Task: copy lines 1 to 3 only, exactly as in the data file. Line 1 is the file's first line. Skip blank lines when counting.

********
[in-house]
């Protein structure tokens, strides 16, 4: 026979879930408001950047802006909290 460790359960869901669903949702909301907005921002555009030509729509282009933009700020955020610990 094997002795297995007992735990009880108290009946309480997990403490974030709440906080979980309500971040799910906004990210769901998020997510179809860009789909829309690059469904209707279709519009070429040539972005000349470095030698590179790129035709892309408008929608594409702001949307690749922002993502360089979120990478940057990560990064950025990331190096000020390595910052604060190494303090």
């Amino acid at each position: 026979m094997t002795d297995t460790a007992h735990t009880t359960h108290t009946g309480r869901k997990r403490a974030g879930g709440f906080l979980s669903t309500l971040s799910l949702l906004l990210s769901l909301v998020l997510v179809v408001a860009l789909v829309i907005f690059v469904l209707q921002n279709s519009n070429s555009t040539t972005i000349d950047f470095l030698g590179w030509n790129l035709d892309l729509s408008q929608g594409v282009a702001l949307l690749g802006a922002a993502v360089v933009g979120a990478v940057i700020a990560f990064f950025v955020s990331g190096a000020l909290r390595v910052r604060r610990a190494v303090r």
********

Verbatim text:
[in-house]
């Protein structure tokens, strides 16, 4: 026979879930408001950047802006909290 460790359960869901669903949702909301907005921002555009030509729509282009933009700020955020610990 094997002795297995007992735990009880108290009946309480997990403490974030709440906080979980309500971040799910906004990210769901998020997510179809860009789909829309690059469904209707279709519009070429040539972005000349470095030698590179790129035709892309408008929608594409702001949307690749922002993502360089979120990478940057990560990064950025990331190096000020390595910052604060190494303090």
């Amino acid at each position: 026979m094997t002795d297995t460790a007992h735990t009880t359960h108290t009946g309480r869901k997990r403490a974030g879930g709440f906080l979980s669903t309500l971040s799910l949702l906004l990210s769901l909301v998020l997510v179809v408001a860009l789909v829309i907005f690059v469904l209707q921002n279709s519009n070429s555009t040539t972005i000349d950047f470095l030698g590179w030509n790129l035709d892309l729509s408008q929608g594409v282009a702001l949307l690749g802006a922002a993502v360089v933009g979120a990478v940057i700020a990560f990064f950025v955020s990331g190096a000020l909290r390595v910052r604060r610990a190494v303090r």